How The CARES Act Helps Your Business With Free Money (Frequently Asked Questions: Part 3 of 3)
For those just joining us for this three-part series, in part one, we discussed a general overview of how almost every small business qualifies for a CARES Act payroll protection loan. In part two, we did a deep dive into the details of the payroll protection loans section of the CARES Act.
In part three, I will cover frequently asked questions about the CARES Act payroll protection loans that were submitted to me via email and Facebook.
As a refresher, the process for getting a forgivable payroll protection loan is below.
Small Business Payroll Protection Steps for Success
1. Determine your average monthly payroll cost and what the period of time is that you are averaging. Multiply that number times 2.5 to get your loan amount.
2. Gather documents to support your average monthly payroll costs.
3. Apply for loan.
4. Plan a budget for how you will spend all of the funds during the first 8 weeks on payroll, rent, mortgage insurance, or utilities.
5. Gather documents to support covered expenditures.
6. Apply for loan forgiveness.
Ok, let’s get this FAQ party started!
GENERAL LOAN QUESTIONS
What are the timelines for getting money through the payroll protection loans under the CARES Act?
The timelines are dictated by the SBA at this point. I have been told by a knowledgeable source that the SBA has instructed banks to have online applications portals live as soon as this Friday. The timeline for application availability will be dependent on your bank.
On that note, you should contact your business banker to find out the status for your bank. The rules vary by bank, but many banks will be requiring the business to have an account at the bank to get a loan. Some banks are requiring that the account existed as of February 15, 2020.
Another point on timing: you need to act fast! There are two factors pushing your need for speed. First, the law requires that the 8 week covered period for spending the loan proceeds on forgivable expenses must end by June 30. That basically means that the latest you could start the covered period and receive your loan proceeds would be the first week of May. Second, the pool of $349 Billion that pays for the program not endless. Loans are granted on a first-come, first-served basis. Under the Act, snoozers are losers.
How do the CARES Act payroll protection loans relate to the SBA Covid-19 Economic Injury Disaster Loans?
The CARES Act payroll protection loans are focused on payroll with a very transparent calculation on the loan funds: everyone who is eligible gets 2.5 times average monthly payroll. The payroll protection loans are fully forgivable if the rules are followed.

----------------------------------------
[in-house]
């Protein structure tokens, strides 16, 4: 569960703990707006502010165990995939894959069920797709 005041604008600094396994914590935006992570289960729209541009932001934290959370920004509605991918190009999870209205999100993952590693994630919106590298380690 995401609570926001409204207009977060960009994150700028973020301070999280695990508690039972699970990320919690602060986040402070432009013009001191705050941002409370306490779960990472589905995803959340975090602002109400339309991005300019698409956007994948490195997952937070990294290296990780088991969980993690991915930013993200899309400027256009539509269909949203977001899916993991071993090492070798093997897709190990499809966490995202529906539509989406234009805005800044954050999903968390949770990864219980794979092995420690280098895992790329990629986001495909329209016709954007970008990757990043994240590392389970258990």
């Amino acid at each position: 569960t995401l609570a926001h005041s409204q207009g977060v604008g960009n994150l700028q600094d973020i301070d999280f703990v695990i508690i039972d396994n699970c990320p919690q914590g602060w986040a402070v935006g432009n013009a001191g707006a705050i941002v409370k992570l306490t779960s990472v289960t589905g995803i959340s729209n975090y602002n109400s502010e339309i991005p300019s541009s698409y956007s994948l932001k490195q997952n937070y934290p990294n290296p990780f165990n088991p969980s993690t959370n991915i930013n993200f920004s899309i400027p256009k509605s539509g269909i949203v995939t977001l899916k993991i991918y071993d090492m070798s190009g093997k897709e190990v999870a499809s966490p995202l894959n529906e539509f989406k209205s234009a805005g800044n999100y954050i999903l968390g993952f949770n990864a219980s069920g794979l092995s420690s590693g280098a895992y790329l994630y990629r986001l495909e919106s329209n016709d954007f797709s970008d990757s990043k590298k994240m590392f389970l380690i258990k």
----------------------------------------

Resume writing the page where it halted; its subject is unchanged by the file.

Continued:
The Covid-19 Economic Injury Disaster Loans are not forgivable, but they are available for any kind of working capital expense – as opposed to just payroll. The interest rate is locked in at 3.75% if you are offered a loan. The repayment period varies but could be over as long as 30 years. Anyone can apply for a Covid-19 Economic Injury Disaster Loan if you are in a geographic area that has been declared a disaster area. (The entire state of Ohio has.)
You ARE allowed to apply for both. However, if you get an economic disaster loan and a payroll protection loan, only the payroll protection loan may be spent on payroll. The economic disaster loans are strictly for working capital to cover overhead expenses – not expansion. Also, the economic disaster loans require a physical location in an affected area (which means you are not eligible if you are a virtual business.)
My advice to small businesses is that everyone should apply for payroll protection loans because it is essentially free money if you plan wisely. If your business really needs the money to make ends meet beyond the payroll protection loan funds, apply for the disaster loan.
To apply for the Covid-19 Economic Injury Disaster Loans, just fill out the application online here - https://covid19relief.sba.gov/#/. You will be asked for your gross receipts and cost of goods sold over the last 12 months. The SBA will then process your application and request additional documents if they determine that you are eligible.
If you already applied for an economic injury loan and that loan has been approved, you can roll that loan into the payroll protection loan and refinance it.
LOAN ELIGIBILITY UNDER THE CARES ACT
I have a business that pays myself and one instructor who is defined as a contractor. Is his pay eligible for the CARES Act forgivable loans?
Yes, as long as you can prove it to your bank with documentation. Payroll costs are defined to include payments to independent contractors. The specific language is that payroll includes “the sum of payments of any compensation to or income of a sole proprietor or independent contractor that is a wage, commission, income, net earnings from self-employment, or similar compensation and that is in an amount that is not more than $100,000 in 1 year, as pro-rated for the covered period. Section 1102(a)(1)(A)(viii)(bb).
Does "payroll” include Federal and State payroll taxes?
Payroll includes state and local payroll taxes, but not federal payroll taxes.
LOAN FORGIVABILITY UNDER THE CARES ACT
Can I get a payroll protection loan and not lose any loan forgiveness under the "same amount of FTEs rule" if I have the same number of FTEs, but they are different employees?
Yes. The Act requires that the business must have the same number of FTEs to get loan forgiveness. It does not require that the same people are hired to be employees. In theory, you could have an entirely new staff and still qualify for full loan forgiveness so long as FTEs are the same in the 8 week covered period and in the measurement period you choose (February 15, 2019-June 30, 2019 or January 1, 2020-February 29, 2020) and no one employee has more than a 25% pay reduction.
Is the rule that the employee pay rate cannot be less than 25% of prior employee pay or that the total amount of pay cannot be less than 25% of prior pay?
The rule is concerned with the total salary and wages paid to an employee. The pay rate of the employee is not relevant (except to the extent that it affects total wages).
This particular provision is rather complex because you are comparing the total number from incongruous periods of time (employee’s last full quarter of pay versus covered eight weeks of pay). You have to normalize the time period of the prior quarter to an eight week period so that you are comparing apples to apples.